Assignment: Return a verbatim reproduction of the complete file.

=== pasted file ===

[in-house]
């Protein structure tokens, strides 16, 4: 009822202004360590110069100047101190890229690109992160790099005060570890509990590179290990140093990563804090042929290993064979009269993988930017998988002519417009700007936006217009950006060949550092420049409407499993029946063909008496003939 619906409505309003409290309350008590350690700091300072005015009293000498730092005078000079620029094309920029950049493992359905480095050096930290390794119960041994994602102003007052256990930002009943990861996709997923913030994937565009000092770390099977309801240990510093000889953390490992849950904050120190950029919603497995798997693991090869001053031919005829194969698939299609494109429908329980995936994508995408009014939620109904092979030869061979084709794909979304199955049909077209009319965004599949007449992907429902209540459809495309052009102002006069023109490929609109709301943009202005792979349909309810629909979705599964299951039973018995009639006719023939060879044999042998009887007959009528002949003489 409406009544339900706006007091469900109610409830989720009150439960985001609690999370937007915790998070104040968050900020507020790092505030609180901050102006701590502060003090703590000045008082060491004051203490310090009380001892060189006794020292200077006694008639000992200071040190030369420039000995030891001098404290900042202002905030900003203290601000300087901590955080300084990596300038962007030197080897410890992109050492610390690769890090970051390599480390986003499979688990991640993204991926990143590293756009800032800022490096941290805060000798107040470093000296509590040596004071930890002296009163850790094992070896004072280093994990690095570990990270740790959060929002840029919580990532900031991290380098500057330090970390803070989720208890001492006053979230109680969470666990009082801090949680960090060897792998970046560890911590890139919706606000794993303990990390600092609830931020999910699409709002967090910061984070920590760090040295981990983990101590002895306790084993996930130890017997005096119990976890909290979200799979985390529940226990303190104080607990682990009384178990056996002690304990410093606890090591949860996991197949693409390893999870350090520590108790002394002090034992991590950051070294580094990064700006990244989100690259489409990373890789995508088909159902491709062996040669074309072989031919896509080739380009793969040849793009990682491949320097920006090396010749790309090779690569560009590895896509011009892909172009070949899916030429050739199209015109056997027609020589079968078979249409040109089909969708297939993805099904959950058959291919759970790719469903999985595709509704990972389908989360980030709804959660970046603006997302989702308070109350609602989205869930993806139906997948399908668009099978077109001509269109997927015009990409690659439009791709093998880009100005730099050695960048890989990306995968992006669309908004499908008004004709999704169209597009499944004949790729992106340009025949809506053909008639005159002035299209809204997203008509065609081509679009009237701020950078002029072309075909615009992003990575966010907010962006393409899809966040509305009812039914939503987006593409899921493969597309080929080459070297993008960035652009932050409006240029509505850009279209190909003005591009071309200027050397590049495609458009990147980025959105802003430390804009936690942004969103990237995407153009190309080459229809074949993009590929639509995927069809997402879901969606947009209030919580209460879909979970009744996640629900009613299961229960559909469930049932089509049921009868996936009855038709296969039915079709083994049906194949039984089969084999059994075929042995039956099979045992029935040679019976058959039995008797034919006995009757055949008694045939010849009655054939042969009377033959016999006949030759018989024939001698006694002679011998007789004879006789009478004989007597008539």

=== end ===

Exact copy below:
[in-house]
């Protein structure tokens, strides 16, 4: 009822202004360590110069100047101190890229690109992160790099005060570890509990590179290990140093990563804090042929290993064979009269993988930017998988002519417009700007936006217009950006060949550092420049409407499993029946063909008496003939 619906409505309003409290309350008590350690700091300072005015009293000498730092005078000079620029094309920029950049493992359905480095050096930290390794119960041994994602102003007052256990930002009943990861996709997923913030994937565009000092770390099977309801240990510093000889953390490992849950904050120190950029919603497995798997693991090869001053031919005829194969698939299609494109429908329980995936994508995408009014939620109904092979030869061979084709794909979304199955049909077209009319965004599949007449992907429902209540459809495309052009102002006069023109490929609109709301943009202005792979349909309810629909979705599964299951039973018995009639006719023939060879044999042998009887007959009528002949003489 409406009544339900706006007091469900109610409830989720009150439960985001609690999370937007915790998070104040968050900020507020790092505030609180901050102006701590502060003090703590000045008082060491004051203490310090009380001892060189006794020292200077006694008639000992200071040190030369420039000995030891001098404290900042202002905030900003203290601000300087901590955080300084990596300038962007030197080897410890992109050492610390690769890090970051390599480390986003499979688990991640993204991926990143590293756009800032800022490096941290805060000798107040470093000296509590040596004071930890002296009163850790094992070896004072280093994990690095570990990270740790959060929002840029919580990532900031991290380098500057330090970390803070989720208890001492006053979230109680969470666990009082801090949680960090060897792998970046560890911590890139919706606000794993303990990390600092609830931020999910699409709002967090910061984070920590760090040295981990983990101590002895306790084993996930130890017997005096119990976890909290979200799979985390529940226990303190104080607990682990009384178990056996002690304990410093606890090591949860996991197949693409390893999870350090520590108790002394002090034992991590950051070294580094990064700006990244989100690259489409990373890789995508088909159902491709062996040669074309072989031919896509080739380009793969040849793009990682491949320097920006090396010749790309090779690569560009590895896509011009892909172009070949899916030429050739199209015109056997027609020589079968078979249409040109089909969708297939993805099904959950058959291919759970790719469903999985595709509704990972389908989360980030709804959660970046603006997302989702308070109350609602989205869930993806139906997948399908668009099978077109001509269109997927015009990409690659439009791709093998880009100005730099050695960048890989990306995968992006669309908004499908008004004709999704169209597009499944004949790729992106340009025949809506053909008639005159002035299209809204997203008509065609081509679009009237701020950078002029072309075909615009992003990575966010907010962006393409899809966040509305009812039914939503987006593409899921493969597309080929080459070297993008960035652009932050409006240029509505850009279209190909003005591009071309200027050397590049495609458009990147980025959105802003430390804009936690942004969103990237995407153009190309080459229809074949993009590929639509995927069809997402879901969606947009209030919580209460879909979970009744996640629900009613299961229960559909469930049932089509049921009868996936009855038709296969039915079709083994049906194949039984089969084999059994075929042995039956099979045992029935040679019976058959039995008797034919006995009757055949008694045939010849009655054939042969009377033959016999006949030759018989024939001698006694002679011998007789004879006789009478004989007597008539």